Now you may think, “well those are extreme examples. I never stay up 24 hours straight.” And me neither, at least not since I moved from New Orleans. But consider the example I gave prior. In that scenario, I was waking up at 7 am, doing my work day, going out to see a friend, watching TV at home, and internet trolling until midnight when I’m off to bed. That’s not a day out of the ordinary and right there I’ve been awake for 17 hours. And, as we’ve now learned, without sufficient sleep to catch up, it is highly probable that I will show up to work the next day at the equivalent of tipsy, at the very least, and be bordering on cognitively drunk.

What’s worse, humans are decidedly poor judges of their own levels of fitness, mentally and physically. We may think, after that cup of coffee and a solid meal, you’re not that sleepy. Studies have found, however, that subjective ratings of sleepiness do not correlate with subsequent performance. We aren’t good at assessing our own attentional state or well-being. And, as a result, may often sacrifice sleep without knowing the physical toll that’s actually taking on our bodies. It’s not socially acceptable for me to show up intoxicated to work. Beyond the basic lack of professionalism, I’d be displaying, I’d also be unfit to contribute productively to the team. This begs the question: should it be considered unprofessional to get too little sleep?

As a society, we put a premium on efficiency. We go to great lengths to fit as much activity as possible into waking hours. But maybe we have it all wrong. If our executive functioning is as compromised by sleepiness as it is by alcohol, we ought to put sleep in the forefront of our plans if we truly want to get the most out of ourselves during the day.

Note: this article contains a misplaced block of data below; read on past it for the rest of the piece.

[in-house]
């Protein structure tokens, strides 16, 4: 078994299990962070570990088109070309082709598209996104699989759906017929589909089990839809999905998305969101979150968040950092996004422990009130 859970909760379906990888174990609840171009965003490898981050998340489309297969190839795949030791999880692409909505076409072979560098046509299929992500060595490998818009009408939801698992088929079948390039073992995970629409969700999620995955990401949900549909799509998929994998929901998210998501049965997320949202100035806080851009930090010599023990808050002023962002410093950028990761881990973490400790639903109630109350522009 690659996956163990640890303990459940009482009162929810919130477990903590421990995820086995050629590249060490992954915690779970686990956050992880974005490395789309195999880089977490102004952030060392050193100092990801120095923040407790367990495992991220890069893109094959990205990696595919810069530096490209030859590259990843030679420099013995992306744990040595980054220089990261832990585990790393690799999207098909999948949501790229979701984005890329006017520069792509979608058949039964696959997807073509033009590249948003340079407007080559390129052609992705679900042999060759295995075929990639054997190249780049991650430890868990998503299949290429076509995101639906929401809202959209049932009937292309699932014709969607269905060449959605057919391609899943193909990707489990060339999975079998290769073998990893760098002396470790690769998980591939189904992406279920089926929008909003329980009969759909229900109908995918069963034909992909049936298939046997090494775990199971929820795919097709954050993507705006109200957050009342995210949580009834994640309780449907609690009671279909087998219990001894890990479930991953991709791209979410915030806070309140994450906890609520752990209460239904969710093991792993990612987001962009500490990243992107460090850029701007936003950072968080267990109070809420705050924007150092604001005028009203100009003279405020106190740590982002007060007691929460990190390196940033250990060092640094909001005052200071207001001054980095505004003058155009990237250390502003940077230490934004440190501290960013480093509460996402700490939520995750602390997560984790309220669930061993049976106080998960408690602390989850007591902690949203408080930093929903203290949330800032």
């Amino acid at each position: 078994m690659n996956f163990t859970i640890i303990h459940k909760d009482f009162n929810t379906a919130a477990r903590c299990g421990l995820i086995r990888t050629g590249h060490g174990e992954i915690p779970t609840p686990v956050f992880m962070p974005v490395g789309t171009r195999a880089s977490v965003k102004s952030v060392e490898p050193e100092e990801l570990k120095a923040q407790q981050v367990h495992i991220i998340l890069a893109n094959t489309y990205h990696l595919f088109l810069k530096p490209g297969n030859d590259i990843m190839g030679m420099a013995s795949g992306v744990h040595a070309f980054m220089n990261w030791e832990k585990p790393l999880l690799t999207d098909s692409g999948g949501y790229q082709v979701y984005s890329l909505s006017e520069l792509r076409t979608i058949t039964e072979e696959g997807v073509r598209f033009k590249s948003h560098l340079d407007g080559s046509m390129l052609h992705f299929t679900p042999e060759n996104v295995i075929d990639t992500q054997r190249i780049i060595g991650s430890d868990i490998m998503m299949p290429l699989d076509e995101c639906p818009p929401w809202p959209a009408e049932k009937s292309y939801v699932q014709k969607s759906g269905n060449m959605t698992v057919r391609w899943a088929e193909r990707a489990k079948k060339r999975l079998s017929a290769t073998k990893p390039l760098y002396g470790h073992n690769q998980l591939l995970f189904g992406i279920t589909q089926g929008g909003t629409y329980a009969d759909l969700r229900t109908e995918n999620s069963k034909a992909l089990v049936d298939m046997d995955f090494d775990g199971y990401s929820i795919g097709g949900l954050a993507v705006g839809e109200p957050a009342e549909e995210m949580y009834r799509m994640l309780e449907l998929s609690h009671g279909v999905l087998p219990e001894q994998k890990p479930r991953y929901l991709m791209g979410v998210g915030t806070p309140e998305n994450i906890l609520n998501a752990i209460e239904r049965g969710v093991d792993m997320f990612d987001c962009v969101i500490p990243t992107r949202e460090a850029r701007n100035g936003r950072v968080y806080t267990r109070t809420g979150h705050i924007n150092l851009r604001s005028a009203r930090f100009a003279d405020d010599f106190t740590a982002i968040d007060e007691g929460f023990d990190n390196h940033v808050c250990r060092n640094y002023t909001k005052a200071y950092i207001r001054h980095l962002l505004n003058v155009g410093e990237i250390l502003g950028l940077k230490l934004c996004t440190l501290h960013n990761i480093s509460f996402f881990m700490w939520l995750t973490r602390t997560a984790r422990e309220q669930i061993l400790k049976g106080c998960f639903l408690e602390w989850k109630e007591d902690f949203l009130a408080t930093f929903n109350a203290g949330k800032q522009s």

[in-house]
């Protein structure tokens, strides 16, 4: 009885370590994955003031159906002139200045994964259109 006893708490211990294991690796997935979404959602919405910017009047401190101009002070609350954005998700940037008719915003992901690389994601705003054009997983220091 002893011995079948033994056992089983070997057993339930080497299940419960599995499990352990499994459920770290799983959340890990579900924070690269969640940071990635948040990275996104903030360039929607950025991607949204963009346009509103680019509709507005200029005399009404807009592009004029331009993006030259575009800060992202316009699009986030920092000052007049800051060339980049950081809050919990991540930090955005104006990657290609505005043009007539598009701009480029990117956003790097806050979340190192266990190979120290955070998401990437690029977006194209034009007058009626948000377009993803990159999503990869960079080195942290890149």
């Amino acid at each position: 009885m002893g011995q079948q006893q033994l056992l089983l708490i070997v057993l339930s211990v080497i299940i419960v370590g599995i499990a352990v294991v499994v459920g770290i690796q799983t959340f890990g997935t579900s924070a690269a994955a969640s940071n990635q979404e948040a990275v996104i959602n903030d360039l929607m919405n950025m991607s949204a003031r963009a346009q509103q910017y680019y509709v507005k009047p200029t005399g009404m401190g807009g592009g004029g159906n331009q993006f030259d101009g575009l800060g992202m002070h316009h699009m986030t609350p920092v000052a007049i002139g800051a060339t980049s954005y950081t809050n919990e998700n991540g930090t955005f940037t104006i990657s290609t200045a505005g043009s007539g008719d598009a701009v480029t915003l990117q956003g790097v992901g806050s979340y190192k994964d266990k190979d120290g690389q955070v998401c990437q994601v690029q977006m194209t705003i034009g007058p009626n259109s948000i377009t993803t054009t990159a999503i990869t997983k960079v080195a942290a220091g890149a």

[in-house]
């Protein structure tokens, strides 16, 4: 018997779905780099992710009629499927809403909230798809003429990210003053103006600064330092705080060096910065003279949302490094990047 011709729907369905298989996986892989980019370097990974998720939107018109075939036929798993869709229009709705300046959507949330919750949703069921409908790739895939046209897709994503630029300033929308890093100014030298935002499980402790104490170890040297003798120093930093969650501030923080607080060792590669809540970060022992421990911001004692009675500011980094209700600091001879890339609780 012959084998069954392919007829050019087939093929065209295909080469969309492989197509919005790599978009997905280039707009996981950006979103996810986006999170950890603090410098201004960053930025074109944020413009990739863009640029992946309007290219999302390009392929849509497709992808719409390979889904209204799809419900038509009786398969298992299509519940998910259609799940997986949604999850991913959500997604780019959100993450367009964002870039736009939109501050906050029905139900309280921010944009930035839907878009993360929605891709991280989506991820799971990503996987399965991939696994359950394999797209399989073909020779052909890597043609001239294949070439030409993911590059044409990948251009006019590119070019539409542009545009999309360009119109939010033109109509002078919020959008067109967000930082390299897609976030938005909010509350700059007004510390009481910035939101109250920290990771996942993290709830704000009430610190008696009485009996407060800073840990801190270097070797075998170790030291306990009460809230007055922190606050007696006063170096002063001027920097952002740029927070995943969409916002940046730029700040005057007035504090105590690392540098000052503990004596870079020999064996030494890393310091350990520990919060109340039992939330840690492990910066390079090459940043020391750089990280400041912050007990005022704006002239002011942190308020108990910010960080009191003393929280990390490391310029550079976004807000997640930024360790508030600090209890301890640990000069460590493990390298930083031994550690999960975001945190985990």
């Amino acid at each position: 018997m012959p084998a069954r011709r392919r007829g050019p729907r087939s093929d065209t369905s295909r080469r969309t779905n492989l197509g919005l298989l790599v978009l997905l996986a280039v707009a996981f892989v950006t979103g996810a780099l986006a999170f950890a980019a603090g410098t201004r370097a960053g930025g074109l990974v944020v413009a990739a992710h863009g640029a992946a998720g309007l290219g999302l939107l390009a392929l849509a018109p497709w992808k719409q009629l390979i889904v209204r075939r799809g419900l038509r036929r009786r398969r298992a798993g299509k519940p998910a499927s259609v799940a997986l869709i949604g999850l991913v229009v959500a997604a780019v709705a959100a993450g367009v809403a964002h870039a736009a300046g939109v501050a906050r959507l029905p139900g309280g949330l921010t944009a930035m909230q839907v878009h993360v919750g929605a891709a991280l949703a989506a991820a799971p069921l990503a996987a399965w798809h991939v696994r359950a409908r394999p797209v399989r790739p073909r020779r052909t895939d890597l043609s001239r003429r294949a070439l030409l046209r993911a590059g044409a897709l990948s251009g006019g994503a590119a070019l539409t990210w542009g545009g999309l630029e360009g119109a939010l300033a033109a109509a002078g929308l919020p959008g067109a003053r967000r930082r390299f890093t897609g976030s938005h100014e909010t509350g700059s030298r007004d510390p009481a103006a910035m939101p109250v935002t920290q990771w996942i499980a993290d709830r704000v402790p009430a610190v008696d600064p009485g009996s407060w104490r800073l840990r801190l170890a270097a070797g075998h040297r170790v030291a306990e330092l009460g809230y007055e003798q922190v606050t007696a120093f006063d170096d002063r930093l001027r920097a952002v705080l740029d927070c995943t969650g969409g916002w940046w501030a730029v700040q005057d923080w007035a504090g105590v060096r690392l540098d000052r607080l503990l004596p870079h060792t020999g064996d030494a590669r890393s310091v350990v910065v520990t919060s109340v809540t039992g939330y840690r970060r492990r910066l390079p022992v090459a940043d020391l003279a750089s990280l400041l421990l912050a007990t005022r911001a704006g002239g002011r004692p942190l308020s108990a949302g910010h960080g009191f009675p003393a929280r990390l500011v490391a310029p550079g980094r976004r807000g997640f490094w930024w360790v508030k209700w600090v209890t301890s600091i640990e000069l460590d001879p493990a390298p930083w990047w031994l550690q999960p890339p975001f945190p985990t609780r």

When you’re ready to say goodbye to WUI, then get started with Regenerate Your Life Force – 30 Days to that will ensure you never live without enough sleep ever again. For now, have a read of the page and we’ll notify you of the course start date.

Another great article by Thea Lee— Field Studies Manager at Whoop, which will enhance your performance lifestyle.

Tom Brady Goes to Bed at 8:30 PM, Here’s Why.

Here at PerformanceLifestyle we often draw from the inspiration of sports, where the idea of living “performance lifestyle” was born, because athletes often exemplify lifestyle best even if they’ve never been performance lifestyle trained. Their culture reinforces an approach to life that promotes health to a certain extent and yields performance. They are also relatable and the visible subset of the population that directly links their lifestyle with their success.